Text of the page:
I sometimes wish more comics writers were wrestling fans: there’s far more similarities between the two from a business perspective than people think, with the distinguishing factor that comics have a longer turnaround time (wrestling’s quick, week-to-week turnaround is what makes it so fascinating to look at the business side of things). In the case of Oracle, keeping Barbara crippled allows for the time-tested wrestling approach of teaming up a main eventer with a midcarder in the hopes of making the midcarder into someone the fans view as approaching the status of a main eventer. Oracle’s one of the few comic characters that has this element built into the core character concept, and if Barbara could just get up and walk to a crime scene to investigate it, there’d be a far smaller available role for the field characters.
I suppose there’s people who get upset about the negative symbolic / thematic point of a crippled female heroine in the male-dominated comics industry, but screw that; everything’s secondary to business, and Oracle being crippled is good for business.
They could always pull a Once a Thief, where Oracle’s attacked by a villain, rises up to beat his ass, and that’s the reveal to let the other chartacers and us at home that she’s regained the use of her legs. But never told anyone, because she likes having a trump card up her sleeve just in case. it does seem that in a world with so many people how can heal by powers or technology no one has chipped in to help. but we’d get into serious Squadron Supreme/Watchmen/Authority slope-slipperiness if we started demanding that the DCU work the way it logically should given all the supertheroics, rather than having the DCU be a constant mirror of our world.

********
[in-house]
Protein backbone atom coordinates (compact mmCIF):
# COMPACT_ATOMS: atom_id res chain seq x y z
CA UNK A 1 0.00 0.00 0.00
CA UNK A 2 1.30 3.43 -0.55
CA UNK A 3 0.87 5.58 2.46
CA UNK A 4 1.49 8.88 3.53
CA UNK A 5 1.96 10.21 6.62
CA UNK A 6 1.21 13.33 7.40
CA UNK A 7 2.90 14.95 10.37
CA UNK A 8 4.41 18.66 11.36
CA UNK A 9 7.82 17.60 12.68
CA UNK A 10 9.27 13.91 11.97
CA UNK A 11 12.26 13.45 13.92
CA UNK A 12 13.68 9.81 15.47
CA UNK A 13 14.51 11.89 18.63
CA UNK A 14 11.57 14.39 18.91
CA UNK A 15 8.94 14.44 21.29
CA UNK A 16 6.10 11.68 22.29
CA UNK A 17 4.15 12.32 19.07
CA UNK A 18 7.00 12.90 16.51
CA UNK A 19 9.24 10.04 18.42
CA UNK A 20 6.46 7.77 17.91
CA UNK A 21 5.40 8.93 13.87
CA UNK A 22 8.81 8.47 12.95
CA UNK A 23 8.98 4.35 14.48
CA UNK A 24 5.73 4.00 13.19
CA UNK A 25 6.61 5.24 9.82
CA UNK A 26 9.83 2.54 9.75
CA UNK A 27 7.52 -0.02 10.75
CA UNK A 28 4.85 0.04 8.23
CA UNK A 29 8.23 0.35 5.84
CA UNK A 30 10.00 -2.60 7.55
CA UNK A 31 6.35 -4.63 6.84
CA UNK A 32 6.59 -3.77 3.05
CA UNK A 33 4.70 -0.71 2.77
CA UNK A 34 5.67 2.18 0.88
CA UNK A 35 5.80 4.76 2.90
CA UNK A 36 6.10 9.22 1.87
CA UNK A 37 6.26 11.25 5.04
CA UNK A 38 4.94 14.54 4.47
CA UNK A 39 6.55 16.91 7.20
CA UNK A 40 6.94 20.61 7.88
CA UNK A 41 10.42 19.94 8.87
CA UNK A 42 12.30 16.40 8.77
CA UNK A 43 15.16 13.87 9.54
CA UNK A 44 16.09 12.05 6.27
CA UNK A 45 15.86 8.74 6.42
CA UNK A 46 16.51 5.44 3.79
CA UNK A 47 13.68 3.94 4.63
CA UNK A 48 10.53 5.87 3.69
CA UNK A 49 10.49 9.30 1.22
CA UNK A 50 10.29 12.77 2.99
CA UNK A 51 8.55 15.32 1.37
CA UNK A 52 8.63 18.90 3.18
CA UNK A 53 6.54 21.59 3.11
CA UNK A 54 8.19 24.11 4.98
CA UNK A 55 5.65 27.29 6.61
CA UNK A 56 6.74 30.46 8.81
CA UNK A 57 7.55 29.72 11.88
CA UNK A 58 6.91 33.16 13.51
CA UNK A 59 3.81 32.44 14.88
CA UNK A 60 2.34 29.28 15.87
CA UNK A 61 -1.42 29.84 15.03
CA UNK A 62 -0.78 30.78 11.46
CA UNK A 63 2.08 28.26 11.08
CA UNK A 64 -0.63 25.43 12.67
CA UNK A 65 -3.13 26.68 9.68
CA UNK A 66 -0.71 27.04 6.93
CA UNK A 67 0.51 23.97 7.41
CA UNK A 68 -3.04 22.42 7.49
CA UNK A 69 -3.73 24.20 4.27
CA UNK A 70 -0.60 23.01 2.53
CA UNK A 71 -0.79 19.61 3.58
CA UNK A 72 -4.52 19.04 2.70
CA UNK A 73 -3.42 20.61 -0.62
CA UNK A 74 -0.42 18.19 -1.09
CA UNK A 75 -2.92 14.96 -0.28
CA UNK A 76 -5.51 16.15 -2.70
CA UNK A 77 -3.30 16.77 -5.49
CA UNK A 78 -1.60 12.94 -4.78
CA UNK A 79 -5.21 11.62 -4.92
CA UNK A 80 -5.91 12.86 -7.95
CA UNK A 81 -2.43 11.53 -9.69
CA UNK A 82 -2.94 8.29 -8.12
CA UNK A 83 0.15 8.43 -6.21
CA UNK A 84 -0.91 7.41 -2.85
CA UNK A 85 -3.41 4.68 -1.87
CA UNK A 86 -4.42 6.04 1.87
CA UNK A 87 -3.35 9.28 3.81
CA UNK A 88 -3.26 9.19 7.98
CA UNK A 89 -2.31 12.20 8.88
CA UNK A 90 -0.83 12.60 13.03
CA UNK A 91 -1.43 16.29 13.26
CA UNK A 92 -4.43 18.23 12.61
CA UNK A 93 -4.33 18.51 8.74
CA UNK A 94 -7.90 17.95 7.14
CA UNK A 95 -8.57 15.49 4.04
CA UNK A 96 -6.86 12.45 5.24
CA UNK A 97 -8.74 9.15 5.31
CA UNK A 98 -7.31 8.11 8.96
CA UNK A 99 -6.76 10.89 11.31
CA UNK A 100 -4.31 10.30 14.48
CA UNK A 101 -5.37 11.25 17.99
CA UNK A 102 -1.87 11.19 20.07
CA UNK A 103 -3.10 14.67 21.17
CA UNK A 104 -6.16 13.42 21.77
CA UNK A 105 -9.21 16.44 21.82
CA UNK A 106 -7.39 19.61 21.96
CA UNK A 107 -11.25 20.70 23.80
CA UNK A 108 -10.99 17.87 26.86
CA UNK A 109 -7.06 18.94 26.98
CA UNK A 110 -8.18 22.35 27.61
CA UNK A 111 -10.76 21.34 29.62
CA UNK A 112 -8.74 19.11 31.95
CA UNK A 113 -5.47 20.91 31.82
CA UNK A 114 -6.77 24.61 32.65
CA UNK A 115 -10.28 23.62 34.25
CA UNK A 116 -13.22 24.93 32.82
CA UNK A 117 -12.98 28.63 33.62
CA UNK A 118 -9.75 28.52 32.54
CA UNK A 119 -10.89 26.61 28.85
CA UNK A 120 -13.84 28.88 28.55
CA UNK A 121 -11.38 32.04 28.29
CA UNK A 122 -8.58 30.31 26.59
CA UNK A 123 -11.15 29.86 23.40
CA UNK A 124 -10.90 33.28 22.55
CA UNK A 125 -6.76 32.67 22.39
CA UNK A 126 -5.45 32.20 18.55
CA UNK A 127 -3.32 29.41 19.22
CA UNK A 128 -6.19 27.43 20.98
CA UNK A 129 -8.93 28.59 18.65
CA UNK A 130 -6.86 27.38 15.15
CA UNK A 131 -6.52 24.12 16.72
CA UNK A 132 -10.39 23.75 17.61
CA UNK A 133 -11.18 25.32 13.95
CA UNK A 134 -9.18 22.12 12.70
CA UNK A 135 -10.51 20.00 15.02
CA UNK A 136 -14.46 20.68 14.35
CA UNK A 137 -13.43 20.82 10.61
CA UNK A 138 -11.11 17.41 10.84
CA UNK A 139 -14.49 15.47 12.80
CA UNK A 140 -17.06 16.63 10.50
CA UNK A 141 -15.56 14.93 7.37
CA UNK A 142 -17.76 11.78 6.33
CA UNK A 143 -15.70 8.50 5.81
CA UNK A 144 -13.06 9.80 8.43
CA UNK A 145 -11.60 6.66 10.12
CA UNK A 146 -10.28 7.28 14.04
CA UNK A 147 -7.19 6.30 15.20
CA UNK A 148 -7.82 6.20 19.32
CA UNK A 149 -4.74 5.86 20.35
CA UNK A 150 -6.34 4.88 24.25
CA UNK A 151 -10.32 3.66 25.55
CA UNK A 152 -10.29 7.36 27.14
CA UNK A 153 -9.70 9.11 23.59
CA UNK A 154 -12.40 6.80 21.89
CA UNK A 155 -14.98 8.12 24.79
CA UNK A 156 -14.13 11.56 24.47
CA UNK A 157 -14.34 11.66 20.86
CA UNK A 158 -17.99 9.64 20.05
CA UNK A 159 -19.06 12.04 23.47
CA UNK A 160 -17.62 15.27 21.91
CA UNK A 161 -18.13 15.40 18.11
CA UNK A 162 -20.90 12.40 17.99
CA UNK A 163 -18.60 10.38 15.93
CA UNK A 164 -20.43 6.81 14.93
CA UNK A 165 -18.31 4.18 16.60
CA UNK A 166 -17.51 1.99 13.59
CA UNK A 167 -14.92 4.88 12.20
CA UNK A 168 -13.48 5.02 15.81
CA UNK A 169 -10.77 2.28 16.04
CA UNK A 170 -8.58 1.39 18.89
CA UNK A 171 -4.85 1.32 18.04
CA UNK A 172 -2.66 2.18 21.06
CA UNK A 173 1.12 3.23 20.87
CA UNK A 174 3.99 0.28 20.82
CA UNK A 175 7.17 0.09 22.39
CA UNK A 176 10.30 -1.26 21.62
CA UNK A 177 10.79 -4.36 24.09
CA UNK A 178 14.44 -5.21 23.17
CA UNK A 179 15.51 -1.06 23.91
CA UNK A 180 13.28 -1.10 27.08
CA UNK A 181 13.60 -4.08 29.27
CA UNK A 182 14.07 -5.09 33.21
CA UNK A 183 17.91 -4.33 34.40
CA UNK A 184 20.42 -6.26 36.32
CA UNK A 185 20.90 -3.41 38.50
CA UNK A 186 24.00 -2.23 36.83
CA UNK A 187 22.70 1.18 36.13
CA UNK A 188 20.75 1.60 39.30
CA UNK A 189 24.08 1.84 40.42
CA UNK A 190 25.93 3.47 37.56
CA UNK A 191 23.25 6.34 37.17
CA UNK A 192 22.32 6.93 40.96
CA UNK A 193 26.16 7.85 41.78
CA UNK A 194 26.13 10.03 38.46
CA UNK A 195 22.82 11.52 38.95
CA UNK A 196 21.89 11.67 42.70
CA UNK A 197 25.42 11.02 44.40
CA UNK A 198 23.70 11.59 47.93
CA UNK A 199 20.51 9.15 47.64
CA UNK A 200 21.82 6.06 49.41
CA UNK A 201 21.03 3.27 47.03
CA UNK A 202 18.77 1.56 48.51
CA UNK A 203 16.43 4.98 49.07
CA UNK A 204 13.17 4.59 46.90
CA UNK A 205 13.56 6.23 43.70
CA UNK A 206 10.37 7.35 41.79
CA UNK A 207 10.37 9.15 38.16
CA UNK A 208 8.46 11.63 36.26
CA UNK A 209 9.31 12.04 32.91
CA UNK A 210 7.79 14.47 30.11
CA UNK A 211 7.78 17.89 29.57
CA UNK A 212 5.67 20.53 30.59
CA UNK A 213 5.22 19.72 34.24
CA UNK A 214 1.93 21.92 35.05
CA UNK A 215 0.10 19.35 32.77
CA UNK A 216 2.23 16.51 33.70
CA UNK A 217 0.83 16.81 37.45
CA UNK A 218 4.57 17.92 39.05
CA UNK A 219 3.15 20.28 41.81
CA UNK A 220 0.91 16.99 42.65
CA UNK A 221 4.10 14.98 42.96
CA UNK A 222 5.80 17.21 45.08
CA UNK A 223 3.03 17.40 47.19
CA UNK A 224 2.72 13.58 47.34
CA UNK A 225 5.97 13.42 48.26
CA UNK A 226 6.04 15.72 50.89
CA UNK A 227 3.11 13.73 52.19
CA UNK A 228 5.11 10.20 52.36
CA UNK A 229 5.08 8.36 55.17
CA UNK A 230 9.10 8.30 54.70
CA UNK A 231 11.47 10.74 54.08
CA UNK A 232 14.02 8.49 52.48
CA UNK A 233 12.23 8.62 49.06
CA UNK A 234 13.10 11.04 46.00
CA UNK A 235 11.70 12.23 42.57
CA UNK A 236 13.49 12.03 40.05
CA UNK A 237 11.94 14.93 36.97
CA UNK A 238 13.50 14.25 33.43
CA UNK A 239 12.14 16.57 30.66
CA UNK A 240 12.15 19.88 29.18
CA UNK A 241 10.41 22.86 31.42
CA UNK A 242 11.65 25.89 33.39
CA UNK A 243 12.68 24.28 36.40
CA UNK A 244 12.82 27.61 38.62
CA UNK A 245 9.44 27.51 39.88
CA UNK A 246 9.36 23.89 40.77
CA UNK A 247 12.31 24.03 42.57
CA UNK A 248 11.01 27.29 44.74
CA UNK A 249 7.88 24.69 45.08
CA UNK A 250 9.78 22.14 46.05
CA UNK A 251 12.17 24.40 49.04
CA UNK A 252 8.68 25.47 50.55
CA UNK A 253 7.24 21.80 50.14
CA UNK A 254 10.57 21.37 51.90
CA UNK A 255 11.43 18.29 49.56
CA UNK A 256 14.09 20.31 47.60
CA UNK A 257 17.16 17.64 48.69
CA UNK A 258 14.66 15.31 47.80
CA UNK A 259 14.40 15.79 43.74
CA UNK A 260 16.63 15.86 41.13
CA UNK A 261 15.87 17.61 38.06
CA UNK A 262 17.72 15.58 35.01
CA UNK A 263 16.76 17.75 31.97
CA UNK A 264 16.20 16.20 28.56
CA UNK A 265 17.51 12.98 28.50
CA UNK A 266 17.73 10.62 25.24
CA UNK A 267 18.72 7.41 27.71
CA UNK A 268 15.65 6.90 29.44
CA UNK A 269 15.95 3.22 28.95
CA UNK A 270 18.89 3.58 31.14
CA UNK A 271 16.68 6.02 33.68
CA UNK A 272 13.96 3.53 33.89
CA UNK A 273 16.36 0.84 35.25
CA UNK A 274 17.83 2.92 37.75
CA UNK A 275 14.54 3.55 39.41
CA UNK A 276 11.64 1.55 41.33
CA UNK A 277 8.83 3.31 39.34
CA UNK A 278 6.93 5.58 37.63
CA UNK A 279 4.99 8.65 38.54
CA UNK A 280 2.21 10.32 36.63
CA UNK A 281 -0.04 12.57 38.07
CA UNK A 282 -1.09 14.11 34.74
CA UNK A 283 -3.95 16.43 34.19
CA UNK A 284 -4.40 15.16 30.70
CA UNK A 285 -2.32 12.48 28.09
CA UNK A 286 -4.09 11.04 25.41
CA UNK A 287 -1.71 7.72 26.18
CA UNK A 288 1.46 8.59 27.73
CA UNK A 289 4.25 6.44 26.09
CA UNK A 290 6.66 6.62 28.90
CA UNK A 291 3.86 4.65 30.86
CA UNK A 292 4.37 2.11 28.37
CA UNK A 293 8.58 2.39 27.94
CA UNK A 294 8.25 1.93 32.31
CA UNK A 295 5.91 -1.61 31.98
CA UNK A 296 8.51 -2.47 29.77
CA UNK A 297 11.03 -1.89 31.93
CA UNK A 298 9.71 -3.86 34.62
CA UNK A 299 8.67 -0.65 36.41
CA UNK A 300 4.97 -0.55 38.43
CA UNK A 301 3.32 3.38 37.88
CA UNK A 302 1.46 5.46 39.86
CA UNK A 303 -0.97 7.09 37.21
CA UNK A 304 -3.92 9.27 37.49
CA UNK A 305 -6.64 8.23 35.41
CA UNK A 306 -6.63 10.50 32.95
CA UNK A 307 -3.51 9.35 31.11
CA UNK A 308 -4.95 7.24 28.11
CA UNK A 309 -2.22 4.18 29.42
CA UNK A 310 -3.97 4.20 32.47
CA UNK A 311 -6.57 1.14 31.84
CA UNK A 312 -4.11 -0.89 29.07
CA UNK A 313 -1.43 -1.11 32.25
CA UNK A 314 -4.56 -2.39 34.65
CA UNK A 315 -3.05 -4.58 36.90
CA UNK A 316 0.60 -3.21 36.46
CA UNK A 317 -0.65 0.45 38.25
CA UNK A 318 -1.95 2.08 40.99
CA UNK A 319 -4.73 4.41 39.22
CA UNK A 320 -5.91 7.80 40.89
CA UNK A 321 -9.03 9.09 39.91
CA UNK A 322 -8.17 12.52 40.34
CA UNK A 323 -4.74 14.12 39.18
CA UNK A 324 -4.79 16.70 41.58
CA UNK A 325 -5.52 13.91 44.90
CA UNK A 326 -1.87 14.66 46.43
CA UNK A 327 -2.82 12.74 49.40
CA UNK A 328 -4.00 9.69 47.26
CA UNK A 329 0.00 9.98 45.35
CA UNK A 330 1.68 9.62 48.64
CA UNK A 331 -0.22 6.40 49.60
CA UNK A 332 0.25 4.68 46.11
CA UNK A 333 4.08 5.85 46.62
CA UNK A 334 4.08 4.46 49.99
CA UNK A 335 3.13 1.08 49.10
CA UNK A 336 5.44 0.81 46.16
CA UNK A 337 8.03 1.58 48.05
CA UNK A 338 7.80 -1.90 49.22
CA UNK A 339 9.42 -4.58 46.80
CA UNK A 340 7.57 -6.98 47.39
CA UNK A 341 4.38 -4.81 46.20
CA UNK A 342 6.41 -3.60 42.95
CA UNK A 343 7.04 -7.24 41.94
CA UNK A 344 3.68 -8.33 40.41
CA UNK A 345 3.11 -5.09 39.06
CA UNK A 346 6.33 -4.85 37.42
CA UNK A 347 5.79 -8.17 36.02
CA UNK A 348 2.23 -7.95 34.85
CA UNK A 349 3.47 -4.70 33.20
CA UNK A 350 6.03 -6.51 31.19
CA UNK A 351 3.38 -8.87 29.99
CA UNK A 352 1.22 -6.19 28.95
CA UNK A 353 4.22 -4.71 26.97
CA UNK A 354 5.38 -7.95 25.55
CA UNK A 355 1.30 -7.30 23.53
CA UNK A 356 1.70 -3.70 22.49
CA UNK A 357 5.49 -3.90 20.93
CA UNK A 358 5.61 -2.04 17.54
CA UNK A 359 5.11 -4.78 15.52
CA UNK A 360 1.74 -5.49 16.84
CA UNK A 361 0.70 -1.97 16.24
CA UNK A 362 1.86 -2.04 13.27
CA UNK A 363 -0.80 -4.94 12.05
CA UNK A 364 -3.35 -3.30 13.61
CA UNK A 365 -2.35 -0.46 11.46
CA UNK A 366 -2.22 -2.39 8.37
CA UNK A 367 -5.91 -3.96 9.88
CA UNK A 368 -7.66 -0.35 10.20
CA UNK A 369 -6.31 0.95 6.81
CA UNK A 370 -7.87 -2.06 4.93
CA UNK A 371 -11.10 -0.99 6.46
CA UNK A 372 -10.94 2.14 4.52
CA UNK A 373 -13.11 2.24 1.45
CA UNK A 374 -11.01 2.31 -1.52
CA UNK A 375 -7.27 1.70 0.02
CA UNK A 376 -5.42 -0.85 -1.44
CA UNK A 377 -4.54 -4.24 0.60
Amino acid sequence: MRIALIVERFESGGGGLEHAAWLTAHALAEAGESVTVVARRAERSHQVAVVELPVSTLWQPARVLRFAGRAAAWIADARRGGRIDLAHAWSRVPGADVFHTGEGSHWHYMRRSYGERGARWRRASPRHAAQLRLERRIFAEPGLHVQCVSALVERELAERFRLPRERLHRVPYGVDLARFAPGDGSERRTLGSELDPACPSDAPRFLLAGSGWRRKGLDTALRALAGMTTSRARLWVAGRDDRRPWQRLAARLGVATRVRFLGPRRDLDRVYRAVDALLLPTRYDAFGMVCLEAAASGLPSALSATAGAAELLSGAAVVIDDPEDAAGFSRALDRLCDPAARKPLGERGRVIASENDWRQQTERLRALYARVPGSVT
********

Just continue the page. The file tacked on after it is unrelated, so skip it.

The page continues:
Here’s another one…
Does anyone else think it’s rather silly that Barbara isn’t Gordon’s natural daughter? I mean, the justification for that has been “she wasn’t in Year One,” however Frank Miller himself uses Barbara in All-Star Batman, as if she was at some boarding school for the duration of Year One. And I’m fine with that.
I don’t think it is entirely necessary for Barbara to be Gordon’s natural daughter, but I don’t really understand why that connection has remained severed. It’s needlessly confusing, especially Devin Grayson’s retcon of “He may be his natural daughter, because he had a relationship with her mother before she married his brother,” which doesn’t really cast ol’ Jimmy Gordon in the best light…